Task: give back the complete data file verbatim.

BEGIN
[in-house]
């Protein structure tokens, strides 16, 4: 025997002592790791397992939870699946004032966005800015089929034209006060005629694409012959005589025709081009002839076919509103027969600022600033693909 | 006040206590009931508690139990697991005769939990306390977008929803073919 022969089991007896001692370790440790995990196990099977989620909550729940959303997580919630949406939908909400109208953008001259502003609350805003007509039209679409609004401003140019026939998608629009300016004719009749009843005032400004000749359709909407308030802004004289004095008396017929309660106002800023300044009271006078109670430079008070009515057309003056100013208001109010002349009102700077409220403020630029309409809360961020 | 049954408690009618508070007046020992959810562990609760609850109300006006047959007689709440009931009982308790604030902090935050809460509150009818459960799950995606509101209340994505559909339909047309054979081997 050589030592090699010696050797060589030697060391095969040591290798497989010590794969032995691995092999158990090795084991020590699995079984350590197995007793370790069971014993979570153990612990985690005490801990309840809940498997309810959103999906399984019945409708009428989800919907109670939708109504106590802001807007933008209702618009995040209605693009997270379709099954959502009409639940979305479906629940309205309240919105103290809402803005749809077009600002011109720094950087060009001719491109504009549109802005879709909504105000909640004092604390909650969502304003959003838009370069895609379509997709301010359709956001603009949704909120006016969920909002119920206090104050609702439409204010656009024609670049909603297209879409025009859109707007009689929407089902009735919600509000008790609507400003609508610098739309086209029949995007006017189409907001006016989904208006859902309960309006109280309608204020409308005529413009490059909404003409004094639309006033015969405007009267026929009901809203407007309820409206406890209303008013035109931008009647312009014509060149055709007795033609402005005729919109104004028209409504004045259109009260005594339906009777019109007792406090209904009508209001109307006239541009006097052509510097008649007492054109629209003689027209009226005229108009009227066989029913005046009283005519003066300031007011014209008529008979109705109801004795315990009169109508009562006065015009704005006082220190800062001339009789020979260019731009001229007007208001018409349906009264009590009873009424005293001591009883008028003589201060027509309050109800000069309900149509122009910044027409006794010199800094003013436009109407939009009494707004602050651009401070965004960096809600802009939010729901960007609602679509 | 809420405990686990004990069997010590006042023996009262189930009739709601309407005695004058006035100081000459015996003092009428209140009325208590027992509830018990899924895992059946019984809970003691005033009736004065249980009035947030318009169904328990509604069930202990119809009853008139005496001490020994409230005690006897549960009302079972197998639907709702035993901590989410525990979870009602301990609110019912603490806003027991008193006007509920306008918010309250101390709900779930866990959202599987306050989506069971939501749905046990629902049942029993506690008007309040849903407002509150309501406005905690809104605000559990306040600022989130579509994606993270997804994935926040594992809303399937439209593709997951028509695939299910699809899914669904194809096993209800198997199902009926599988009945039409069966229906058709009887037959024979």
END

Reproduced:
[in-house]
């Protein structure tokens, strides 16, 4: 025997002592790791397992939870699946004032966005800015089929034209006060005629694409012959005589025709081009002839076919509103027969600022600033693909 | 006040206590009931508690139990697991005769939990306390977008929803073919 022969089991007896001692370790440790995990196990099977989620909550729940959303997580919630949406939908909400109208953008001259502003609350805003007509039209679409609004401003140019026939998608629009300016004719009749009843005032400004000749359709909407308030802004004289004095008396017929309660106002800023300044009271006078109670430079008070009515057309003056100013208001109010002349009102700077409220403020630029309409809360961020 | 049954408690009618508070007046020992959810562990609760609850109300006006047959007689709440009931009982308790604030902090935050809460509150009818459960799950995606509101209340994505559909339909047309054979081997 050589030592090699010696050797060589030697060391095969040591290798497989010590794969032995691995092999158990090795084991020590699995079984350590197995007793370790069971014993979570153990612990985690005490801990309840809940498997309810959103999906399984019945409708009428989800919907109670939708109504106590802001807007933008209702618009995040209605693009997270379709099954959502009409639940979305479906629940309205309240919105103290809402803005749809077009600002011109720094950087060009001719491109504009549109802005879709909504105000909640004092604390909650969502304003959003838009370069895609379509997709301010359709956001603009949704909120006016969920909002119920206090104050609702439409204010656009024609670049909603297209879409025009859109707007009689929407089902009735919600509000008790609507400003609508610098739309086209029949995007006017189409907001006016989904208006859902309960309006109280309608204020409308005529413009490059909404003409004094639309006033015969405007009267026929009901809203407007309820409206406890209303008013035109931008009647312009014509060149055709007795033609402005005729919109104004028209409504004045259109009260005594339906009777019109007792406090209904009508209001109307006239541009006097052509510097008649007492054109629209003689027209009226005229108009009227066989029913005046009283005519003066300031007011014209008529008979109705109801004795315990009169109508009562006065015009704005006082220190800062001339009789020979260019731009001229007007208001018409349906009264009590009873009424005293001591009883008028003589201060027509309050109800000069309900149509122009910044027409006794010199800094003013436009109407939009009494707004602050651009401070965004960096809600802009939010729901960007609602679509 | 809420405990686990004990069997010590006042023996009262189930009739709601309407005695004058006035100081000459015996003092009428209140009325208590027992509830018990899924895992059946019984809970003691005033009736004065249980009035947030318009169904328990509604069930202990119809009853008139005496001490020994409230005690006897549960009302079972197998639907709702035993901590989410525990979870009602301990609110019912603490806003027991008193006007509920306008918010309250101390709900779930866990959202599987306050989506069971939501749905046990629902049942029993506690008007309040849903407002509150309501406005905690809104605000559990306040600022989130579509994606993270997804994935926040594992809303399937439209593709997951028509695939299910699809899914669904194809096993209800198997199902009926599988009945039409069966229906058709009887037959024979």